Britain's statistics watchdog has rapped the Treasury over the knuckles for a chart which gave voters a "false impression" about the scale of Government investment in infrastructure, including flood defences.
The graph was included in the National Infrastructure Plan published alongside Chancellor George Osborne's Autumn Statement last December, and appeared to show that spending was spread broadly across a range of priorities from energy and transport to floods, communications and intellectual property.
But UK Statistics Authority chairman Sir Andrew Dilnot said the way the information was presented "could leave readers with a false impression of the relative size of investment between sectors".
It is the latest in a string of cases in which the UK Statistics Authority has taken the Government to task over its use of figures. In 2012, the watchdog corrected David Cameron over a claim that NHS spending had risen in real terms, while last year it said the Prime Minister was wrong to say the Government was paying down Britain's debts.
The Treasury graph displayed the level of Government investment in various types of major infrastructure projects on a bar chart with a "logarithmic" scale, where the gaps between £1 million, £10 million, £100 million, £1 billion, £10 billion and £100 billion were each represented by increments of the same size.
The chart clearly showed that transport and energy projects had more money spent on them than other priorities, but the logarithmic scale meant that the smallest bars - for intellectual property, worth £855 million, waste (£2.3 billion) and flood defences (£4 billion) - were still more than half the size of the largest, for energy at £218 billion.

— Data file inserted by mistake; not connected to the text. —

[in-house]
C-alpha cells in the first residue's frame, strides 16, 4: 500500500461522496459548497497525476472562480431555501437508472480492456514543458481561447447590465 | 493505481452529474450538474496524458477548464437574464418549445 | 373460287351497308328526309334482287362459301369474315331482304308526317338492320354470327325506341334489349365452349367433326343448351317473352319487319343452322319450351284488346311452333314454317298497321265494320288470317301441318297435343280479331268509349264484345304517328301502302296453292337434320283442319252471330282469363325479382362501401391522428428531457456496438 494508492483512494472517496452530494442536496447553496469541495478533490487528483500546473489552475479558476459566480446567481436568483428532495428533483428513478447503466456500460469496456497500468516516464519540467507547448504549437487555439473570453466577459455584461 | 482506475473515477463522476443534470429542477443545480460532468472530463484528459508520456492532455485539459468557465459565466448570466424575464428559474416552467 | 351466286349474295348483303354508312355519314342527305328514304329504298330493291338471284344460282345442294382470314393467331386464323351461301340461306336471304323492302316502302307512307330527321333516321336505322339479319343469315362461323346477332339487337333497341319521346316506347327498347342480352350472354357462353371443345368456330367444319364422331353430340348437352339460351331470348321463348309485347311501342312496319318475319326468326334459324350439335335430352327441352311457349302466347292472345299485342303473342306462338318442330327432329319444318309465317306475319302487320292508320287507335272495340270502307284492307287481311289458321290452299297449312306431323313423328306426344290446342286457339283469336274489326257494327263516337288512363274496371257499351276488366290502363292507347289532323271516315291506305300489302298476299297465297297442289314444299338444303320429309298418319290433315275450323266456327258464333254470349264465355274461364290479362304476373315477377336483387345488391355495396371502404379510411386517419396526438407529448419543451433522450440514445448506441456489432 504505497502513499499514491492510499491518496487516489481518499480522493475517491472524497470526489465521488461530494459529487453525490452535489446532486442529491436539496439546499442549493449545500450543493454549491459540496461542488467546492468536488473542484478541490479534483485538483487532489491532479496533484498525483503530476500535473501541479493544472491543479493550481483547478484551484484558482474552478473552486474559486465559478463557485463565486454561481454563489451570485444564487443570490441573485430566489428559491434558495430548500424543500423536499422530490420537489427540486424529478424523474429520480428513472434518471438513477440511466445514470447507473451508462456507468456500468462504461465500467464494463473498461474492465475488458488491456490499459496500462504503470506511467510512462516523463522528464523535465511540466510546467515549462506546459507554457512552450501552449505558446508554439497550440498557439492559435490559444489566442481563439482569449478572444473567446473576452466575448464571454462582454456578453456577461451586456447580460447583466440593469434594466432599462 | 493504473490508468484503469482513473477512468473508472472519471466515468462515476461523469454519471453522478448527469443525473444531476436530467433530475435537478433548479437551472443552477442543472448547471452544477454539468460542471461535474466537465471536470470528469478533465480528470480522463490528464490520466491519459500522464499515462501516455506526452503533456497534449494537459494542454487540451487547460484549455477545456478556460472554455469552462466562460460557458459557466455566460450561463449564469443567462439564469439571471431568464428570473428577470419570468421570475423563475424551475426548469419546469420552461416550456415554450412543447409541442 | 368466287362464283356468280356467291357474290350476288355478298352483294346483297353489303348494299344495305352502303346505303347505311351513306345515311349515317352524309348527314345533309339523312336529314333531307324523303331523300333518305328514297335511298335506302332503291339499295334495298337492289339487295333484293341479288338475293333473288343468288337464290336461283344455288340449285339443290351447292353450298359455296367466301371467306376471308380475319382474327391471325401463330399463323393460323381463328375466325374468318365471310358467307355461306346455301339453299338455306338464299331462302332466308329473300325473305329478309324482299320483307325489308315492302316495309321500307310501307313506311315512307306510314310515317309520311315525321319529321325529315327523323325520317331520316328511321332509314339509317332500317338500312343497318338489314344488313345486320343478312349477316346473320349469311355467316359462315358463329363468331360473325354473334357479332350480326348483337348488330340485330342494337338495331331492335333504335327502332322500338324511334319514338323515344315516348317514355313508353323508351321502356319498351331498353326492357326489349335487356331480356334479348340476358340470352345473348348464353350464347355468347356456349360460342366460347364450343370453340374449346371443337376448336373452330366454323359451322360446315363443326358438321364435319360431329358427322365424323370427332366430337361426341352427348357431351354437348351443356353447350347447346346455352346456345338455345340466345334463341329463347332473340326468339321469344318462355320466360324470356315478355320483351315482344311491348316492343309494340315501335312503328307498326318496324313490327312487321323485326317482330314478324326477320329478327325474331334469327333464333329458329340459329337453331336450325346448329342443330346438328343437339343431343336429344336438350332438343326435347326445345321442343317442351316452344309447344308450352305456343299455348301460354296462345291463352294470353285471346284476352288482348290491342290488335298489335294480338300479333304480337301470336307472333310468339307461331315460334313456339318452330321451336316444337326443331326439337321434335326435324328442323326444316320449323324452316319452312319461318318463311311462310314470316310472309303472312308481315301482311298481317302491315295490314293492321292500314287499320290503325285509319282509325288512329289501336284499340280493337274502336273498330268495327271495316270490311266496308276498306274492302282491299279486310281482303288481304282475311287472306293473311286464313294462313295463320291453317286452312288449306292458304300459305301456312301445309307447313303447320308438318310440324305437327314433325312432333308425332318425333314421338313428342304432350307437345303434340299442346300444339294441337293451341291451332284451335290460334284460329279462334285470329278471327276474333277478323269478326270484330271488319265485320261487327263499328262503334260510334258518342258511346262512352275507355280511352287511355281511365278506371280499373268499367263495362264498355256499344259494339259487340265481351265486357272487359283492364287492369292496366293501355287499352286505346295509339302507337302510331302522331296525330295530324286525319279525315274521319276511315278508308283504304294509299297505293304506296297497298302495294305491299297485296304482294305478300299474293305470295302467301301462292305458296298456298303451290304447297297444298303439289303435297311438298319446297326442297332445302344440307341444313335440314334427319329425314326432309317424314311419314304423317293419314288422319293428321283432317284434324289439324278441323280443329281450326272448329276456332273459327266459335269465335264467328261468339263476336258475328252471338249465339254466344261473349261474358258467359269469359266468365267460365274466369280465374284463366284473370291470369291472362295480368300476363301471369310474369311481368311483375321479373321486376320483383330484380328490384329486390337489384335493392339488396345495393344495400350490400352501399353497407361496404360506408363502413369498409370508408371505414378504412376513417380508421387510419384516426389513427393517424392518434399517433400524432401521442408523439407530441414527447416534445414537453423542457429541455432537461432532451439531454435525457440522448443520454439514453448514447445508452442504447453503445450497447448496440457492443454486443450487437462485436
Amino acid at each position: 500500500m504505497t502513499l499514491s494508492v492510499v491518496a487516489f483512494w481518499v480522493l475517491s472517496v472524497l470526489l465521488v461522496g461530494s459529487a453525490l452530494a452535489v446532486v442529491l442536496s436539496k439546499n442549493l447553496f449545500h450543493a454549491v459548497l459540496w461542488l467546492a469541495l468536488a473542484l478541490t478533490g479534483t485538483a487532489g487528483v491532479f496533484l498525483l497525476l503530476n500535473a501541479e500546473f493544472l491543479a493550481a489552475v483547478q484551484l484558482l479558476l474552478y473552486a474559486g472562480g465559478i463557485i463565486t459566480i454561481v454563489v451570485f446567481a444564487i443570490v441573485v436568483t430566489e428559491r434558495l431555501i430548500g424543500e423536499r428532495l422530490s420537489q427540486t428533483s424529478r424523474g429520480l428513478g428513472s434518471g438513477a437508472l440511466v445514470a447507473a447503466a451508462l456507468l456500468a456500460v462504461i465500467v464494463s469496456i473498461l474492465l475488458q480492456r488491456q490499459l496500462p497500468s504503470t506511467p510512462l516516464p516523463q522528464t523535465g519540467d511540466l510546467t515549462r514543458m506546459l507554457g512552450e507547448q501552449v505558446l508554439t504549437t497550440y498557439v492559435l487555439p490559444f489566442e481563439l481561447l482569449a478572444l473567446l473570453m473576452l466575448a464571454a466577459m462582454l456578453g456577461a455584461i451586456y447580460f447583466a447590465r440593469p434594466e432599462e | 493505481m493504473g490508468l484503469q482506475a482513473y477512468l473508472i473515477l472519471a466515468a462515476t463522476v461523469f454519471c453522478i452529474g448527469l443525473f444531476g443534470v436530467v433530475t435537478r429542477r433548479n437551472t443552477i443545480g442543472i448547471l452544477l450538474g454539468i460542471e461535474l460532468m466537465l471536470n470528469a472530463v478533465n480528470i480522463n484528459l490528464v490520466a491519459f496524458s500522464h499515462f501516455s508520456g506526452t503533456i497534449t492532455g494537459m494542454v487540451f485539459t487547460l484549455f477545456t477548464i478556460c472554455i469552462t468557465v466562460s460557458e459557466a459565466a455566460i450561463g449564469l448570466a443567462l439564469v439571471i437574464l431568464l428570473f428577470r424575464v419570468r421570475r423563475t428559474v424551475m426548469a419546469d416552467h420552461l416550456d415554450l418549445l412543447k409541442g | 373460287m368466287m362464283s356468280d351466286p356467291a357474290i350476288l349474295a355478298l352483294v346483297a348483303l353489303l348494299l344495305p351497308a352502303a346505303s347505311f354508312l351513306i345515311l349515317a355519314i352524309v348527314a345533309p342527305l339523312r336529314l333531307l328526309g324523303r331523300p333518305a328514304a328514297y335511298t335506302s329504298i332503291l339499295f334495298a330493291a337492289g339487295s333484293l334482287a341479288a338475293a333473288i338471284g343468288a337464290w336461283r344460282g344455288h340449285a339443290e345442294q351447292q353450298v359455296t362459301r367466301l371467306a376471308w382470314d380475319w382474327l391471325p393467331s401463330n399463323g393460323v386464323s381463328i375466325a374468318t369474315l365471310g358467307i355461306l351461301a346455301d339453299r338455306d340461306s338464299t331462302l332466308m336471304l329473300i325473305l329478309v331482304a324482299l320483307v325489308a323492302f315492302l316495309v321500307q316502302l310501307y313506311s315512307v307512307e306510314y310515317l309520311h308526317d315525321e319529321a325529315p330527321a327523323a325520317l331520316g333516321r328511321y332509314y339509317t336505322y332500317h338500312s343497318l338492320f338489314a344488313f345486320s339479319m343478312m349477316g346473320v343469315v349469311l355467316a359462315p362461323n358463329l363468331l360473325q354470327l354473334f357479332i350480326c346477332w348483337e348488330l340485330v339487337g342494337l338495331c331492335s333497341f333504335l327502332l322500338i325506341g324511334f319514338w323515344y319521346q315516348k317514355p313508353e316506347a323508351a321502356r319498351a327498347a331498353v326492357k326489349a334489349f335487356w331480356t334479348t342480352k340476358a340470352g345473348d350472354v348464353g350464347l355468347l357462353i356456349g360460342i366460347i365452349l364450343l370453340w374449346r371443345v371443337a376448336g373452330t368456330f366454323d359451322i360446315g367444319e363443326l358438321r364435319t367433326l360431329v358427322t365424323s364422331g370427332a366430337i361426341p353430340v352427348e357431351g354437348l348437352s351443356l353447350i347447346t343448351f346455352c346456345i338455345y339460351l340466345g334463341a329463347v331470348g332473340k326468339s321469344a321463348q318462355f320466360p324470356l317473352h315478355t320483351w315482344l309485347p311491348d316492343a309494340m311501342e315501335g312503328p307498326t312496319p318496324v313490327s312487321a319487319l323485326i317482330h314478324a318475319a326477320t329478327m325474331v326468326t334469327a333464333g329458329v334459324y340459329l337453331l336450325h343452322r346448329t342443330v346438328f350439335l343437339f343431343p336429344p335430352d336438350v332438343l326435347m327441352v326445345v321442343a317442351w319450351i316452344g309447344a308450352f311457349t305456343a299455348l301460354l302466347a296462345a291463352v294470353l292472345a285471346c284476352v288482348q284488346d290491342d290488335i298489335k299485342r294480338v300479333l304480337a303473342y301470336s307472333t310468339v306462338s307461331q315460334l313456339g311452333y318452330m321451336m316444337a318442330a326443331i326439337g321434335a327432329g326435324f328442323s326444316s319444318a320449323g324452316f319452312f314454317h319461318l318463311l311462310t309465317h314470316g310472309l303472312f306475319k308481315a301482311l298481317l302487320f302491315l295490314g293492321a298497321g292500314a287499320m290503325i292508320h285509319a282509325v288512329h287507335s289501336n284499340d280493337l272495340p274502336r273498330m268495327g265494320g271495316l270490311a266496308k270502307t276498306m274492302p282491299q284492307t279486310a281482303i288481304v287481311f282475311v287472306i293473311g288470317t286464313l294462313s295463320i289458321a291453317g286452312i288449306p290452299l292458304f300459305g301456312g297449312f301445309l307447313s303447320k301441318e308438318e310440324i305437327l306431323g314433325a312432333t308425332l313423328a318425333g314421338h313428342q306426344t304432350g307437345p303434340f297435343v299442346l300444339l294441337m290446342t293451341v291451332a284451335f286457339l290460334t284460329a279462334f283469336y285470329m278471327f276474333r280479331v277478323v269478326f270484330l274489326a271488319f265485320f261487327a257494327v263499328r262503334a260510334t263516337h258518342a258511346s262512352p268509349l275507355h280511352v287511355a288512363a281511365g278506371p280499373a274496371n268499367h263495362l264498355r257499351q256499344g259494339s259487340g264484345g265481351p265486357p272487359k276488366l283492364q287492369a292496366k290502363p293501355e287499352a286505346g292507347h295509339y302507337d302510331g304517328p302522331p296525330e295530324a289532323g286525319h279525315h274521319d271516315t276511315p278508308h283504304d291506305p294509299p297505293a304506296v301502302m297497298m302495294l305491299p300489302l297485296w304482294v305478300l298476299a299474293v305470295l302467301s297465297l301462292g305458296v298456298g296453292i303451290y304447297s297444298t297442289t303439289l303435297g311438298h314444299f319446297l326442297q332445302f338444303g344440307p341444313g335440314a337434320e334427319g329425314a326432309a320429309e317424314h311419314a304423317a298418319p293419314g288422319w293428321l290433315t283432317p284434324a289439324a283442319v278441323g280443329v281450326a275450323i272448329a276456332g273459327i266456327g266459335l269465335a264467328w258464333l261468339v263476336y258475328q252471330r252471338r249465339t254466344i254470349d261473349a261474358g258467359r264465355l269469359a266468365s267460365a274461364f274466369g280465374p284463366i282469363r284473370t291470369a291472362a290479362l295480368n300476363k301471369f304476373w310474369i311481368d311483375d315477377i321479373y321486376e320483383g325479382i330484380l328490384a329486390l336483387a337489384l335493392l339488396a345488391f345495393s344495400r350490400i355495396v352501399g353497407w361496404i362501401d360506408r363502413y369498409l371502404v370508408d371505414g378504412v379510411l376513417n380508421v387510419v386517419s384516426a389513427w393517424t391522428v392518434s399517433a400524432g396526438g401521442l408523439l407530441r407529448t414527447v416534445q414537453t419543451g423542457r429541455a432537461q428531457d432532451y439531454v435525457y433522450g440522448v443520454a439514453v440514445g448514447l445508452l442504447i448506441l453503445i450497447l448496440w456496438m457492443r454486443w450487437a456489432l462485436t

Sir Andrew produced an alternative chart with a standard scale, on which the bar for flood defences was dwarfed by a bar for energy more than 50 times its size.
In a letter to Labour Treasury spokesman Chris Leslie, who raised concerns about the graph, Sir Andrew said: "HM Treasury told us that the scale was chosen to create a legible representation while recognising the disparities in the scale of investment between sectors.
"While I note that the use of a logarithmic scale is clearly indicated in the text of the report, and the figures underlying the chart are presented in a separate table, my view is that the chart could leave readers with a false impression of the relative size of investment between sectors."
Mr Leslie said: "Time and again, ministers are being warned not to mislead the public with false claims, dodgy statistics and biased graphs.
"Now George Osborne and the Treasury have been told off for misleading people about the Government's investment in infrastructure. For example, their chart made it look like investment in flood defences was roughly the same as in other areas, when in fact it was a tiny fraction.
"This Government has a track record of trying to pull the wool over people's eyes. David Cameron has now been rebuked several times for making false claims: on NHS spending, the rising national debt and the impact of his tax rises and spending cuts on economic growth.
"And only last month the Tories came up with more dodgy figures to claim people are better off, but which totally ignored the impact of things like the rise in VAT and cuts to tax credits.
"In their desperation to paint a rosier picture than the truth, David Cameron and George Osborne are showing just how out of touch they are from reality."
Mr Cameron's official spokesman was challenged over the graph at a regular Westminster media briefing.
Asked whether he conceded that the chart was an attempt to mislead the public, the spokesman replied: "Not at all. The figures and charts set out in that plan are the right ones."